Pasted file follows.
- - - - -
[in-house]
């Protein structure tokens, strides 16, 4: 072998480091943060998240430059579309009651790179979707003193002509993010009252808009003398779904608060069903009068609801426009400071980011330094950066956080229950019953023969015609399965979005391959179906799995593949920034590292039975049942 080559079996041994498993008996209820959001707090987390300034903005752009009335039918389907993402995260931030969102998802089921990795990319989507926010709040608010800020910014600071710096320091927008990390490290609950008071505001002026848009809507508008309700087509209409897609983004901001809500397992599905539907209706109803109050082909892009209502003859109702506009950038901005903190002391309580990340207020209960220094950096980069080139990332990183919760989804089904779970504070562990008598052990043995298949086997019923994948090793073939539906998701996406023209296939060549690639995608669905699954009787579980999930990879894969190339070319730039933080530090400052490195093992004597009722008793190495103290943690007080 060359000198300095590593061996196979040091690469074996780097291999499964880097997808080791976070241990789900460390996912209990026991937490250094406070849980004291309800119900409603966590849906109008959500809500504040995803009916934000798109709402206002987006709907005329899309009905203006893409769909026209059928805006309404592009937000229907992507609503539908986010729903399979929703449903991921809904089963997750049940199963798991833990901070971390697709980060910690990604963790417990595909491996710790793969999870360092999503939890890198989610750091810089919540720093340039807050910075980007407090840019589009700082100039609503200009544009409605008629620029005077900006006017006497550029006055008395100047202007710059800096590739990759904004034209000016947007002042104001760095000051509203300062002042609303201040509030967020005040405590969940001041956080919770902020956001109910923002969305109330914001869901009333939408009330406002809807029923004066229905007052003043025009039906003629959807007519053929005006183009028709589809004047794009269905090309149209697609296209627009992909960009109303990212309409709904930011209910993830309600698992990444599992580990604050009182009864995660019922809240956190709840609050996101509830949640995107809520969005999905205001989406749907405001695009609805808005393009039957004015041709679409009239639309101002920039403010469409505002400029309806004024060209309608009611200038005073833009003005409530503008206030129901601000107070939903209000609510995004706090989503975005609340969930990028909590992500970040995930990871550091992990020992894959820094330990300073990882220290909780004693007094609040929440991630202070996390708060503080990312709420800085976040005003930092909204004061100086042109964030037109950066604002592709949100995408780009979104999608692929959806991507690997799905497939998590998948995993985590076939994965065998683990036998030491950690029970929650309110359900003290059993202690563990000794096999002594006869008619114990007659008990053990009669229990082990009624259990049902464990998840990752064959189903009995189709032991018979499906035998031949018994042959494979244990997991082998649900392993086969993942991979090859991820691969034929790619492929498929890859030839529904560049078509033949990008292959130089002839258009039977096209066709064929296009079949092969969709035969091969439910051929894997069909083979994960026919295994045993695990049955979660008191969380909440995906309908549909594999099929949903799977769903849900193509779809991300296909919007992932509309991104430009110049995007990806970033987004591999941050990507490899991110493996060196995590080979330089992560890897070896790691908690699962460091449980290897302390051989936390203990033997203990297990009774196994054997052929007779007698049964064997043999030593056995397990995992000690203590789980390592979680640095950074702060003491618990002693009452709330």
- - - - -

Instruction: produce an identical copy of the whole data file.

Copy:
[in-house]
């Protein structure tokens, strides 16, 4: 072998480091943060998240430059579309009651790179979707003193002509993010009252808009003398779904608060069903009068609801426009400071980011330094950066956080229950019953023969015609399965979005391959179906799995593949920034590292039975049942 080559079996041994498993008996209820959001707090987390300034903005752009009335039918389907993402995260931030969102998802089921990795990319989507926010709040608010800020910014600071710096320091927008990390490290609950008071505001002026848009809507508008309700087509209409897609983004901001809500397992599905539907209706109803109050082909892009209502003859109702506009950038901005903190002391309580990340207020209960220094950096980069080139990332990183919760989804089904779970504070562990008598052990043995298949086997019923994948090793073939539906998701996406023209296939060549690639995608669905699954009787579980999930990879894969190339070319730039933080530090400052490195093992004597009722008793190495103290943690007080 060359000198300095590593061996196979040091690469074996780097291999499964880097997808080791976070241990789900460390996912209990026991937490250094406070849980004291309800119900409603966590849906109008959500809500504040995803009916934000798109709402206002987006709907005329899309009905203006893409769909026209059928805006309404592009937000229907992507609503539908986010729903399979929703449903991921809904089963997750049940199963798991833990901070971390697709980060910690990604963790417990595909491996710790793969999870360092999503939890890198989610750091810089919540720093340039807050910075980007407090840019589009700082100039609503200009544009409605008629620029005077900006006017006497550029006055008395100047202007710059800096590739990759904004034209000016947007002042104001760095000051509203300062002042609303201040509030967020005040405590969940001041956080919770902020956001109910923002969305109330914001869901009333939408009330406002809807029923004066229905007052003043025009039906003629959807007519053929005006183009028709589809004047794009269905090309149209697609296209627009992909960009109303990212309409709904930011209910993830309600698992990444599992580990604050009182009864995660019922809240956190709840609050996101509830949640995107809520969005999905205001989406749907405001695009609805808005393009039957004015041709679409009239639309101002920039403010469409505002400029309806004024060209309608009611200038005073833009003005409530503008206030129901601000107070939903209000609510995004706090989503975005609340969930990028909590992500970040995930990871550091992990020992894959820094330990300073990882220290909780004693007094609040929440991630202070996390708060503080990312709420800085976040005003930092909204004061100086042109964030037109950066604002592709949100995408780009979104999608692929959806991507690997799905497939998590998948995993985590076939994965065998683990036998030491950690029970929650309110359900003290059993202690563990000794096999002594006869008619114990007659008990053990009669229990082990009624259990049902464990998840990752064959189903009995189709032991018979499906035998031949018994042959494979244990997991082998649900392993086969993942991979090859991820691969034929790619492929498929890859030839529904560049078509033949990008292959130089002839258009039977096209066709064929296009079949092969969709035969091969439910051929894997069909083979994960026919295994045993695990049955979660008191969380909440995906309908549909594999099929949903799977769903849900193509779809991300296909919007992932509309991104430009110049995007990806970033987004591999941050990507490899991110493996060196995590080979330089992560890897070896790691908690699962460091449980290897302390051989936390203990033997203990297990009774196994054997052929007779007698049964064997043999030593056995397990995992000690203590789980390592979680640095950074702060003491618990002693009452709330």